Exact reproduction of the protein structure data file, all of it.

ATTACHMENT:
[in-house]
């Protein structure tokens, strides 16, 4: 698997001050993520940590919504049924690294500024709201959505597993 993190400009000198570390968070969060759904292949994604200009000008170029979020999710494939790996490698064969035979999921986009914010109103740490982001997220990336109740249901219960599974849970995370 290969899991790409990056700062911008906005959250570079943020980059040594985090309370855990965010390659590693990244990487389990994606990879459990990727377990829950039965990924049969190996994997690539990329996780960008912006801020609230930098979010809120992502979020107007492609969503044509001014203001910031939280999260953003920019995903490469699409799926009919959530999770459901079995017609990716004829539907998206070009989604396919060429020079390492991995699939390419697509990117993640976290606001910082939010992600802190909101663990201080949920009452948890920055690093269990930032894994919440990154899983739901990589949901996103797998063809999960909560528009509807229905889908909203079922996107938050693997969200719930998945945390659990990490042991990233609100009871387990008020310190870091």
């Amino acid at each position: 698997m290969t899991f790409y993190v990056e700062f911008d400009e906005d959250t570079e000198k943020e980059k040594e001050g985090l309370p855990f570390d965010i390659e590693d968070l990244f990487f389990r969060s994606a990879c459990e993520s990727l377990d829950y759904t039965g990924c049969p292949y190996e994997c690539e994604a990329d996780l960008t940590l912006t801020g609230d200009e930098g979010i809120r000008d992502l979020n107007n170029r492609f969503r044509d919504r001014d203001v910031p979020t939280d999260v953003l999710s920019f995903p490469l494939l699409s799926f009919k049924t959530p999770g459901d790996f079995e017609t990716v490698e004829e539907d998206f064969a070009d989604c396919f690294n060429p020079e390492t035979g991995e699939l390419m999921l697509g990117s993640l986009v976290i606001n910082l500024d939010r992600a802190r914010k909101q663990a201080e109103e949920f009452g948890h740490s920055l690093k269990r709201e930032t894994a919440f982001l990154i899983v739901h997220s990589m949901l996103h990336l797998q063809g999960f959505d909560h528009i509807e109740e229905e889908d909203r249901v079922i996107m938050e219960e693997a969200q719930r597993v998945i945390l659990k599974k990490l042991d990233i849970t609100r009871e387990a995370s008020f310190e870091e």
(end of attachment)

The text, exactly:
[in-house]
């Protein structure tokens, strides 16, 4: 698997001050993520940590919504049924690294500024709201959505597993 993190400009000198570390968070969060759904292949994604200009000008170029979020999710494939790996490698064969035979999921986009914010109103740490982001997220990336109740249901219960599974849970995370 290969899991790409990056700062911008906005959250570079943020980059040594985090309370855990965010390659590693990244990487389990994606990879459990990727377990829950039965990924049969190996994997690539990329996780960008912006801020609230930098979010809120992502979020107007492609969503044509001014203001910031939280999260953003920019995903490469699409799926009919959530999770459901079995017609990716004829539907998206070009989604396919060429020079390492991995699939390419697509990117993640976290606001910082939010992600802190909101663990201080949920009452948890920055690093269990930032894994919440990154899983739901990589949901996103797998063809999960909560528009509807229905889908909203079922996107938050693997969200719930998945945390659990990490042991990233609100009871387990008020310190870091």
């Amino acid at each position: 698997m290969t899991f790409y993190v990056e700062f911008d400009e906005d959250t570079e000198k943020e980059k040594e001050g985090l309370p855990f570390d965010i390659e590693d968070l990244f990487f389990r969060s994606a990879c459990e993520s990727l377990d829950y759904t039965g990924c049969p292949y190996e994997c690539e994604a990329d996780l960008t940590l912006t801020g609230d200009e930098g979010i809120r000008d992502l979020n107007n170029r492609f969503r044509d919504r001014d203001v910031p979020t939280d999260v953003l999710s920019f995903p490469l494939l699409s799926f009919k049924t959530p999770g459901d790996f079995e017609t990716v490698e004829e539907d998206f064969a070009d989604c396919f690294n060429p020079e390492t035979g991995e699939l390419m999921l697509g990117s993640l986009v976290i606001n910082l500024d939010r992600a802190r914010k909101q663990a201080e109103e949920f009452g948890h740490s920055l690093k269990r709201e930032t894994a919440f982001l990154i899983v739901h997220s990589m949901l996103h990336l797998q063809g999960f959505d909560h528009i509807e109740e229905e889908d909203r249901v079922i996107m938050e219960e693997a969200q719930r597993v998945i945390l659990k599974k990490l042991d990233i849970t609100r009871e387990a995370s008020f310190e870091e």